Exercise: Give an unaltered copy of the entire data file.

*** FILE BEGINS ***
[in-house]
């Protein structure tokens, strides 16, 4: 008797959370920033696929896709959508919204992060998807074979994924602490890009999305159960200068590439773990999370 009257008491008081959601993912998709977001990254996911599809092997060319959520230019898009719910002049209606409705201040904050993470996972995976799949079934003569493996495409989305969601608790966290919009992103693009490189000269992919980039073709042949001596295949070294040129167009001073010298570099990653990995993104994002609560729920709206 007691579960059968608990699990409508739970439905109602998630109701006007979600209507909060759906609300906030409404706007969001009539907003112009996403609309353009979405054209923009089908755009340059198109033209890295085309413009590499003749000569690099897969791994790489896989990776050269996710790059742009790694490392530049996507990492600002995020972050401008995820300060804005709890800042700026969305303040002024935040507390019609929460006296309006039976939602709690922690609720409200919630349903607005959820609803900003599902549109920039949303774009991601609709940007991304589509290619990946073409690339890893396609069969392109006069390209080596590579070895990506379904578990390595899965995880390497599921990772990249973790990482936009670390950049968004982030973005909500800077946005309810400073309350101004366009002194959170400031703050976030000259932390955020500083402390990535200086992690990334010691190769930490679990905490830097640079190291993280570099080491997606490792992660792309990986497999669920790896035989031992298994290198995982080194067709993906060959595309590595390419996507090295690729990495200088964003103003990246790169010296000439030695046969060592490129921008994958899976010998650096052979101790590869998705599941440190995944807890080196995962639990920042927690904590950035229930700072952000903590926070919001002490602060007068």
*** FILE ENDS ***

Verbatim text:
[in-house]
């Protein structure tokens, strides 16, 4: 008797959370920033696929896709959508919204992060998807074979994924602490890009999305159960200068590439773990999370 009257008491008081959601993912998709977001990254996911599809092997060319959520230019898009719910002049209606409705201040904050993470996972995976799949079934003569493996495409989305969601608790966290919009992103693009490189000269992919980039073709042949001596295949070294040129167009001073010298570099990653990995993104994002609560729920709206 007691579960059968608990699990409508739970439905109602998630109701006007979600209507909060759906609300906030409404706007969001009539907003112009996403609309353009979405054209923009089908755009340059198109033209890295085309413009590499003749000569690099897969791994790489896989990776050269996710790059742009790694490392530049996507990492600002995020972050401008995820300060804005709890800042700026969305303040002024935040507390019609929460006296309006039976939602709690922690609720409200919630349903607005959820609803900003599902549109920039949303774009991601609709940007991304589509290619990946073409690339890893396609069969392109006069390209080596590579070895990506379904578990390595899965995880390497599921990772990249973790990482936009670390950049968004982030973005909500800077946005309810400073309350101004366009002194959170400031703050976030000259932390955020500083402390990535200086992690990334010691190769930490679990905490830097640079190291993280570099080491997606490792992660792309990986497999669920790896035989031992298994290198995982080194067709993906060959595309590595390419996507090295690729990495200088964003103003990246790169010296000439030695046969060592490129921008994958899976010998650096052979101790590869998705599941440190995944807890080196995962639990920042927690904590950035229930700072952000903590926070919001002490602060007068």